“A drop can bounce”

November 11, 2009 @ 6:53 am | Filed under: ,

The everyday magic of surface tension: “the quality of a liquid that causes the surface layer of that liquid to behave like an elastic sheet.”

HT to my hubby, as usual. He always finds the best stuff.


    Related Posts

  • Rabbit Trails (and Caterpillar and Crocodile)
    Rabbit Trails (and Caterpillar and Crocodile)
  • Meet the Dancing Kids
    Meet the Dancing Kids
  • George in Orange?
    George in Orange?
  • Unsolicited Signing Time Commercial
    Unsolicited Signing Time Commercial
  • Things to Buy Instead of Curriculum
    Things to Buy Instead of Curriculum

Comments

7 Reponses | Comments Feed
  1. Rebecca says:

    Wow. Very cool!

  2. Anna says:

    I’m not super-sciency, but it seems this could change a lot in the physics world.

    What’s most amazing to me is that the last little drop (at the end of the clip) didn’t even cause a ripple as it bounced. Wow.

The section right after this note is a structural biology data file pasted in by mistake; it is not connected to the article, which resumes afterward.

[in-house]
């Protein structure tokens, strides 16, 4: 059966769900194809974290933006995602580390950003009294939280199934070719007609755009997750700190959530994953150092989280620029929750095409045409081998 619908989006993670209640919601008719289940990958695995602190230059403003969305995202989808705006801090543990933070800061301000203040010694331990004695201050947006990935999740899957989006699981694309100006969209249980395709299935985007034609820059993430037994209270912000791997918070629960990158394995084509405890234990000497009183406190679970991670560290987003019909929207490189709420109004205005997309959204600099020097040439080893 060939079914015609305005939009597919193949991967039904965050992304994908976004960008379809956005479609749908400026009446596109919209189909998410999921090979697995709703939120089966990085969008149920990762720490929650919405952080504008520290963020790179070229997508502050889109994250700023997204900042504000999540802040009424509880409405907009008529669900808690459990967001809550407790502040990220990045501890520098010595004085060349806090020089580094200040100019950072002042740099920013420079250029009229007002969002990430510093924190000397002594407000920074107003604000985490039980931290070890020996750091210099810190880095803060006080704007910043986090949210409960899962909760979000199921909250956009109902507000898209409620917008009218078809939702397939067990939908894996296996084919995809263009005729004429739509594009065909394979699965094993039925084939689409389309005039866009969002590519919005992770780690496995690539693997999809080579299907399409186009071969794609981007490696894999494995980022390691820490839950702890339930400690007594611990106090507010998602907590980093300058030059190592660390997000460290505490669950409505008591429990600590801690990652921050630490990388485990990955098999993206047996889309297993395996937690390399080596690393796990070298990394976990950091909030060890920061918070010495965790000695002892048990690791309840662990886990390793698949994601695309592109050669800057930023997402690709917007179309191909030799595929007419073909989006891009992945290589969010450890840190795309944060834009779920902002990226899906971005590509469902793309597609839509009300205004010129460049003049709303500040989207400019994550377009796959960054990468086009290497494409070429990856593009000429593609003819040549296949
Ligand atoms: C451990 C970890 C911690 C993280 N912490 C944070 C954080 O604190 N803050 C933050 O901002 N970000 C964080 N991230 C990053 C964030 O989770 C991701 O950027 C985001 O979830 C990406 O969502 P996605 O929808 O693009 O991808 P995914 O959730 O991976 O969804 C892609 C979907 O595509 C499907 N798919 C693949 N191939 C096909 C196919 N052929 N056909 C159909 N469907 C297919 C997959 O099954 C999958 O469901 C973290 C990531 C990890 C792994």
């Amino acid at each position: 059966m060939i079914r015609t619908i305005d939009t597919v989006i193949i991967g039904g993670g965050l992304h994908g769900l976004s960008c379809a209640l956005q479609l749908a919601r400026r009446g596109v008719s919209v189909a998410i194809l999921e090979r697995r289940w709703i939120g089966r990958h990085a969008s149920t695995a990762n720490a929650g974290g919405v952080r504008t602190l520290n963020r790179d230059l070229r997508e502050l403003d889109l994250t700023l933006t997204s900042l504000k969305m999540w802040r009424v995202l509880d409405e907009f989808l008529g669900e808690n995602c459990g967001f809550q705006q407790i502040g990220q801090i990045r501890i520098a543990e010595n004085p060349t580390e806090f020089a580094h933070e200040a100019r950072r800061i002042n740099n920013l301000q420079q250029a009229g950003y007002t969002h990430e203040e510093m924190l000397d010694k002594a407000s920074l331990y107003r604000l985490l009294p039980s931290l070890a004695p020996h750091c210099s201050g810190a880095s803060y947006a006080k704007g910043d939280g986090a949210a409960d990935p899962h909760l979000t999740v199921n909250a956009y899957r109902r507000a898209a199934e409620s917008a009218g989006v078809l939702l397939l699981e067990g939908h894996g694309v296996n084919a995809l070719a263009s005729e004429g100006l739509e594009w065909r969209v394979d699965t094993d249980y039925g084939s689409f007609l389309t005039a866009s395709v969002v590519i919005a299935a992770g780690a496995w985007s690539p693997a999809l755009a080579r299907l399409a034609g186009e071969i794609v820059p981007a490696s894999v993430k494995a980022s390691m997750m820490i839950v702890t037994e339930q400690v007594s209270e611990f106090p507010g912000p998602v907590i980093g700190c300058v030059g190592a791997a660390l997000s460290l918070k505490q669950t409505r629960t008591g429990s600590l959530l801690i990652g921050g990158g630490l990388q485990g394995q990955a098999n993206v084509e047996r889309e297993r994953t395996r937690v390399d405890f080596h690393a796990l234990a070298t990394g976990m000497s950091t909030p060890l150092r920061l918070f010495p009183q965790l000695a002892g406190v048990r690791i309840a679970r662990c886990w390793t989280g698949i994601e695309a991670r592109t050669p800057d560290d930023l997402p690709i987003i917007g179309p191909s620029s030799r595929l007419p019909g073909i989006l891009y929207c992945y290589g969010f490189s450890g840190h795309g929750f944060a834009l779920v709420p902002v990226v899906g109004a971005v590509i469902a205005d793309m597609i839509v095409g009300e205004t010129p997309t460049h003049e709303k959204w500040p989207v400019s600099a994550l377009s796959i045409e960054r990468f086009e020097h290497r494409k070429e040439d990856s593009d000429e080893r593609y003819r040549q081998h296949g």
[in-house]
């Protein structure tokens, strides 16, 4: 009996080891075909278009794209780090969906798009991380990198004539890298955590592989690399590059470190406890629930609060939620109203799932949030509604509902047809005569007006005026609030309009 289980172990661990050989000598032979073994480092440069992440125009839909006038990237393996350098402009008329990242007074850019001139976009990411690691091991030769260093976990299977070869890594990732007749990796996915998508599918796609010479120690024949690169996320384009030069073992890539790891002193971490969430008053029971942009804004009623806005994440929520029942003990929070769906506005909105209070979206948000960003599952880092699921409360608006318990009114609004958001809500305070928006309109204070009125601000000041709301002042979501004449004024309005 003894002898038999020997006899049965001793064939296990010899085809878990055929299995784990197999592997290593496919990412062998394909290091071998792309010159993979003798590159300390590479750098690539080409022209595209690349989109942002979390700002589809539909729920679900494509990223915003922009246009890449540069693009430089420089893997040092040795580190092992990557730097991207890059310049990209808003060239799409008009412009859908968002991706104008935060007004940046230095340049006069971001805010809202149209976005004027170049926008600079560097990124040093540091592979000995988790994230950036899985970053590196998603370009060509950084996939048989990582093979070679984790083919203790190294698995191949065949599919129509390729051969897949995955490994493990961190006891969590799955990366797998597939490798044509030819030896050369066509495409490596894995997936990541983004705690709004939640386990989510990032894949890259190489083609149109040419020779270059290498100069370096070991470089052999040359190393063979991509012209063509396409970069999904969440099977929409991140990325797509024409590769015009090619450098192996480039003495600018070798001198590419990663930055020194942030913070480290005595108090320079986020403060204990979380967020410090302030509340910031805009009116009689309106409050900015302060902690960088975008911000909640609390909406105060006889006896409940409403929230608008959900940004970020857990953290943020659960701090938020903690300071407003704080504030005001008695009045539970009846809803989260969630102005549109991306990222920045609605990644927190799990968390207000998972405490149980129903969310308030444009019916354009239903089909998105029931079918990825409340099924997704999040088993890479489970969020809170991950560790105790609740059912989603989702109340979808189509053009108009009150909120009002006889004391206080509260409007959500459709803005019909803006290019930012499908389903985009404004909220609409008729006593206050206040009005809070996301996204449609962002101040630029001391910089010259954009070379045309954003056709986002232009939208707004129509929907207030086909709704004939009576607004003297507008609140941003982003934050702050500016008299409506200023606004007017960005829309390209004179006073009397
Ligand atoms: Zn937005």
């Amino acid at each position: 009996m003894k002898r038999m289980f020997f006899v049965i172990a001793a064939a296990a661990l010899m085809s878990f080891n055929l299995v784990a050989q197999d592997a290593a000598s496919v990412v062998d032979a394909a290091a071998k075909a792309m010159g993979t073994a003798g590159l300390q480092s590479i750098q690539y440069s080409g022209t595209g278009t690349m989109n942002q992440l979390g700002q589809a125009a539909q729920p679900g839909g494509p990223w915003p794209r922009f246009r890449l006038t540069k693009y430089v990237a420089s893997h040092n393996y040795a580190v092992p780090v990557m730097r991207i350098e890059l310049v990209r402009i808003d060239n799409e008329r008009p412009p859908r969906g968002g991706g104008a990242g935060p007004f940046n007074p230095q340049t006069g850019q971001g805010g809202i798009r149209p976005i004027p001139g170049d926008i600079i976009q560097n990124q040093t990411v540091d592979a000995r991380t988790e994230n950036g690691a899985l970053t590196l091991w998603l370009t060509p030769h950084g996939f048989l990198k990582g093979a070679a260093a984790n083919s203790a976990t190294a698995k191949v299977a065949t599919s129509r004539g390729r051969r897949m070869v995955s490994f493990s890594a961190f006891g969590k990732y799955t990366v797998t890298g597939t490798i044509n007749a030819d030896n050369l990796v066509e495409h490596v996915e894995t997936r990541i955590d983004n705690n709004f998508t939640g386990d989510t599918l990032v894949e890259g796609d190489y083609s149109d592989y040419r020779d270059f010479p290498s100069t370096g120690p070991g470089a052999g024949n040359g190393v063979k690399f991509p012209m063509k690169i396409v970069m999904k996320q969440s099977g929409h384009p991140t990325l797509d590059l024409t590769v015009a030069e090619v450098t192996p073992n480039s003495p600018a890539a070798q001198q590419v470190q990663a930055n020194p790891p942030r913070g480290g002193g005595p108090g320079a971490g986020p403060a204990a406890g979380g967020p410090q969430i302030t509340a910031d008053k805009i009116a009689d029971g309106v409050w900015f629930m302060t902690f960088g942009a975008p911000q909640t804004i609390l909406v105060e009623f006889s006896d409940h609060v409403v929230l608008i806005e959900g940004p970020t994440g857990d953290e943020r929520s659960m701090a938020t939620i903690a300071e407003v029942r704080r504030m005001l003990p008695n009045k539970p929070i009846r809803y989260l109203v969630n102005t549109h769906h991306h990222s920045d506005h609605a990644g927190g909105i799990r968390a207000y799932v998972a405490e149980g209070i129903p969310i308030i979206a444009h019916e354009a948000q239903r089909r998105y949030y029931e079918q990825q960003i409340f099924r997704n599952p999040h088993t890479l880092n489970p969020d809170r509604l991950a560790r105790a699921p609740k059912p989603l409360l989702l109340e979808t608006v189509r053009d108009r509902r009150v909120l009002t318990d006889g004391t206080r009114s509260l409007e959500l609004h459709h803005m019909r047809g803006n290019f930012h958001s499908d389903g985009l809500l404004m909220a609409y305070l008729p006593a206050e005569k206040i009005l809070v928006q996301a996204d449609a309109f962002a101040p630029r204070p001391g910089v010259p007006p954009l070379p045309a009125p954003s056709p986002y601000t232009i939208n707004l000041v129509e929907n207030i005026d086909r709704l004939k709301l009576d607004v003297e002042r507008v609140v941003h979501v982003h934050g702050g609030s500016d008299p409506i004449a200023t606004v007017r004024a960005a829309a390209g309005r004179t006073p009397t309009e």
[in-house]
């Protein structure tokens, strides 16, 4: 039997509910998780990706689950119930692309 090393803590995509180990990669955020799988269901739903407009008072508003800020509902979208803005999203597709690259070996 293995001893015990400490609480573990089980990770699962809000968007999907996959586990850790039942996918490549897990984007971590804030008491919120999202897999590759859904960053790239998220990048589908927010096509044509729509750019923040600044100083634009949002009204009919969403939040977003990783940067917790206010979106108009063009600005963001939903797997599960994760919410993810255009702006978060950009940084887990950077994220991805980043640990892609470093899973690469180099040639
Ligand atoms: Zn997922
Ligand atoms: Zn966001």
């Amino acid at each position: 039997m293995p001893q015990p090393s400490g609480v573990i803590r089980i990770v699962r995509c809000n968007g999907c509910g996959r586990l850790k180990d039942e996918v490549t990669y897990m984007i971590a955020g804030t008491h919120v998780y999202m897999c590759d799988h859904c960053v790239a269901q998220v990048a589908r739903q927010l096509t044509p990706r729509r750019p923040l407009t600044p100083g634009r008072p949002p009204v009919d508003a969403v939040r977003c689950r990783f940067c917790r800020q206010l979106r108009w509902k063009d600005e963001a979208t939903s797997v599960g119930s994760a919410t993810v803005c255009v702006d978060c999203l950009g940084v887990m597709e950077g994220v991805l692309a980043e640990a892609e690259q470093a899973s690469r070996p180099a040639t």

3. a reader says:

    . . .this begs the question: what is the surface tension of a cupcake? Why does the cupcake behave like an elastic sheet calling forth repeat bounce-backs? And more importantly can that ingredient be removed without diminishing the taste?

  4. Esther says:

    Amazing! Thank you for sharing!

  5. Elizabeth Varadan says:

    Wow, who knew?

  6. Sarah N. says:

    Really cool. I’ll definitely have to show my 6yo. It reminds me of an experiment we did this week about antibubbles (water surrounded by a thin film of air rather than air surrounded by a thin film of water). There’s a cool video at the site: http://www.thenakedscientists.com/HTML/content/kitchenscience/exp/bubbles-that-sink-antibubbles/

  7. Sally Thomas says:

    Very nifty. Know what we’ll be doing for science next time . . .